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Saturday, 25 February 2012 | 00:27
DJ30 PointChange: -1.74 Level: 12982.95 NASDAQ PointChange: +6.77 Level: 2963.75 NQ100 PercentChange: +0.4 R2K PercentChange: -0.3 SP400 PercentChange: +0.0 SP500 PointChange: +2.28 Level: 1365.74 NASDAQ-Adv:1140 Dec: 1401 NYSE-Adv:1630 Dec: 1360

[BRIEFING.COM] A modest advance by stocks put the S&P 500 at its best level in about 10 months, the Dow at its highest level in nearly four years, and the Nasdaq at its highest point in more than a decade, but gains were checked by some afternoon selling.

Consistent with recent sessions, early trade was relatively choppy as many market participants showed skepticism about the stock market's ability to keep climbing without consolidative activity following its climb in recent weeks -- the S&P 500 scored a 0.3% gain this week, booking its seventh weekly advance in eight.

Early headlines had little, if any, influence over the direction of broad market trade. As such, better-than-expected earnings from AIG (AIG 28.41, +0.42), Gap (GPS 22.57, -0.95), and JC Penney (JCP 41.72, -0.21) saw mixed reactions.

In a similar vein, there was hardly a reaction to economic data that featured an improvement in the Consumer Sentiment Survey for February from the University of Michigan to 75.3 from the 72.5 that had been posted in the preliminary reading. Economists polled by had expected, on average, that the Survey would improve to just 73.0. Released just minutes later, new home sales during January were said to have hit an annual pace of 321,000 units, which is down from the upwardly revised rate of 324,000 units set in the prior month, but better than the rate of 315,000 units that had been broadly expected.

Despite listlessness in the early going, stocks eventually worked their way higher. The move initially encountered resistance, but stocks were able to overcome it in a second attempt. That allowed the broad market to add incrementally to its multi-month intraday high. Although tech stocks traded with relative strength and settled with a 0.6% gain, the sector never really displayed the leadership necessary to drive a broad market rally.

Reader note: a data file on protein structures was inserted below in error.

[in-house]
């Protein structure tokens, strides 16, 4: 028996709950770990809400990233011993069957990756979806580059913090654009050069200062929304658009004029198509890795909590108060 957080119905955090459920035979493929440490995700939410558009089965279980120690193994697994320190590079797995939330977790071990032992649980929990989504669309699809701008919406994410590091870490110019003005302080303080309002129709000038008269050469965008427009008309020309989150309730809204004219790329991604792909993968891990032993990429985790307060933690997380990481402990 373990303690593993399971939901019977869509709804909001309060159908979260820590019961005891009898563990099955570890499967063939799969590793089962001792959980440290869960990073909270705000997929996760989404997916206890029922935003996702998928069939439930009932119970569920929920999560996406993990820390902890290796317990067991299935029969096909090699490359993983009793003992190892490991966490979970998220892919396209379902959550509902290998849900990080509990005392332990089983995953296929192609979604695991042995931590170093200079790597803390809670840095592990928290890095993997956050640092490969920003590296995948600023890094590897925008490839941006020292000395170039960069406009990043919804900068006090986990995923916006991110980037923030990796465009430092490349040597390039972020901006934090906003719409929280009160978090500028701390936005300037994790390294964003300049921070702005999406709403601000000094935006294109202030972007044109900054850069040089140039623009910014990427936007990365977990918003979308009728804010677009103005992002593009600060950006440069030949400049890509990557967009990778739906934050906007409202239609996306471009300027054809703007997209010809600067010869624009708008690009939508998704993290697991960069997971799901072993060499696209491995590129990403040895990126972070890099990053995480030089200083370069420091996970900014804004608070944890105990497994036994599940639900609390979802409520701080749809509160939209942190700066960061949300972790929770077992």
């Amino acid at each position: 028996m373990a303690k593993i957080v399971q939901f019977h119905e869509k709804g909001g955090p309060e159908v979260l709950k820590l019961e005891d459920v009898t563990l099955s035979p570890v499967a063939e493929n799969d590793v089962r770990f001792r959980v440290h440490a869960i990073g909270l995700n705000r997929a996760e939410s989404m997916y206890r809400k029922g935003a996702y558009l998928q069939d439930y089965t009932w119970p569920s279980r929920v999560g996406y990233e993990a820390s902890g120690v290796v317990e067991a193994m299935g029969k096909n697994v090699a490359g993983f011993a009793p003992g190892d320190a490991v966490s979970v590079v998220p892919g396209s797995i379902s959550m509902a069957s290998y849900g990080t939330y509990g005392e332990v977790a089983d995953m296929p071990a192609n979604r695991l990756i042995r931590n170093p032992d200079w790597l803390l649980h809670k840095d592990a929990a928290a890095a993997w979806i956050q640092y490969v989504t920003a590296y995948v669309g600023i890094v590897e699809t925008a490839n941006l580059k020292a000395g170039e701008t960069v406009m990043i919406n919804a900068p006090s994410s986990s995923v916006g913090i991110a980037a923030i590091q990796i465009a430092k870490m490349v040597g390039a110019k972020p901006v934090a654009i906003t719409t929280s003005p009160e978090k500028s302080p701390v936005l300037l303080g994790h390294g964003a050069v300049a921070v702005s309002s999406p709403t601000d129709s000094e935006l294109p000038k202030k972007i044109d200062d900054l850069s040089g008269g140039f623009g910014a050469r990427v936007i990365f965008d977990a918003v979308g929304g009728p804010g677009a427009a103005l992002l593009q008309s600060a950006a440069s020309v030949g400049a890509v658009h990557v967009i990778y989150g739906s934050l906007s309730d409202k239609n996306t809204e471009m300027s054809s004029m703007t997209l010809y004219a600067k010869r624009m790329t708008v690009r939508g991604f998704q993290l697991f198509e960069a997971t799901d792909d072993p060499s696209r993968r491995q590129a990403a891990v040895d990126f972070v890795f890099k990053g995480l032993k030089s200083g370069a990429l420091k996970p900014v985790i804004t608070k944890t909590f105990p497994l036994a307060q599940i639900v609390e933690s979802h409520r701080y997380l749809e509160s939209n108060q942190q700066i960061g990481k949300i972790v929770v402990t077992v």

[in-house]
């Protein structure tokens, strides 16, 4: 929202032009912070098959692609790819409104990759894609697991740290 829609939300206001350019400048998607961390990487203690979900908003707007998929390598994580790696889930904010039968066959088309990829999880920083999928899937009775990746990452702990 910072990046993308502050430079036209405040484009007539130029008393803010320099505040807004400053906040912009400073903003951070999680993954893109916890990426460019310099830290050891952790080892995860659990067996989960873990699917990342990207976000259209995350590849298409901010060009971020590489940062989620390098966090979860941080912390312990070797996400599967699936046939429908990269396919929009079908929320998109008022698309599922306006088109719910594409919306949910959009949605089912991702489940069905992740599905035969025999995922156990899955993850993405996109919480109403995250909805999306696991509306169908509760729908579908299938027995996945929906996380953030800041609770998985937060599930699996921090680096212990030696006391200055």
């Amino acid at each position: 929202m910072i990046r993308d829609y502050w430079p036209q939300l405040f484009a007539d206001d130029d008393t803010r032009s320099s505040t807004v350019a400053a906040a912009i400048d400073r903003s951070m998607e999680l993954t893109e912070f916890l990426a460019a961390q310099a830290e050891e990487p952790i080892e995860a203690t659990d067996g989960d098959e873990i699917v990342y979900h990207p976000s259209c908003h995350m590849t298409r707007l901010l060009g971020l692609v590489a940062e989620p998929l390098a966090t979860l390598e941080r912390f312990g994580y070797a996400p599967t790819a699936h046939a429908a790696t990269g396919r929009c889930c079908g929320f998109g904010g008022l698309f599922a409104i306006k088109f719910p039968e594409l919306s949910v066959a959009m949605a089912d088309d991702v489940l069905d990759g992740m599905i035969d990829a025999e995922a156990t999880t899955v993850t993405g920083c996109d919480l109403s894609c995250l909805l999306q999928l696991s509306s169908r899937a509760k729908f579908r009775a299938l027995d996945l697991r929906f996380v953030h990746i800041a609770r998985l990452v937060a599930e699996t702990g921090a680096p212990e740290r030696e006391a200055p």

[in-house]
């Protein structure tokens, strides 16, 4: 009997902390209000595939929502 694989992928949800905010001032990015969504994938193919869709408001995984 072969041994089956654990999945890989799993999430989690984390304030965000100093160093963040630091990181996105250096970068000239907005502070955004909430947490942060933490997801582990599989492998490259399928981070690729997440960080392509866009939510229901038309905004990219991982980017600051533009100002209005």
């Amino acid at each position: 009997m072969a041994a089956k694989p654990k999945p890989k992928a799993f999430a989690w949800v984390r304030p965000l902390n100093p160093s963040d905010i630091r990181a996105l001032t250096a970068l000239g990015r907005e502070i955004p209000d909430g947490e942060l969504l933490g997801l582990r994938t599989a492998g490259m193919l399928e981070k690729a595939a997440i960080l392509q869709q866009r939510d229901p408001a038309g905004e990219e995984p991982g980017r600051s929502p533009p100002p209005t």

Strength in the tech sector was partly offset by weakness in the highly influential Financial sector, which lagged for virtually the entire session and settled with a 0.4% loss.

As stocks appeared unable to extend their climb some participants opted to take some profits, dropping the S&P 500 to the flat line before it could find support.

Share volume this session was paltry, reflecting apathy among investors. The final tally on the NYSE was barely 640 million shares. Although volume trends have been low for several months, some question whether or not stocks can continue to climb if there isn't conviction among market participants.

Oil prices extended their climb again -- the energy component closed at a new multi-month high of $109.76 per barrel for a 1.7% gain. That move helped drive the CRB Index to a 0.8% gain for the day and 2.7% gain for the week. That stands as the CRB's best one-week performance of the past two months.

In the backdrop, the dollar dropped to a new two-month low against a basket of major foreign currencies. It was especially weak against the euro, which was quoted at $1.345 for a gain of about 0.6% by session's end.

Advancing Sectors: Tech +0.6%, Utilities +0.5%, Health Care +0.4%, Energy +0.4%, Consumer Staples +0.3%
Unchanged: Materials, Industrials
Declining Sectors: Telecom -0.1%, Consumer Discretionary -0.1%, Financials -0.4%

Source: Briefing

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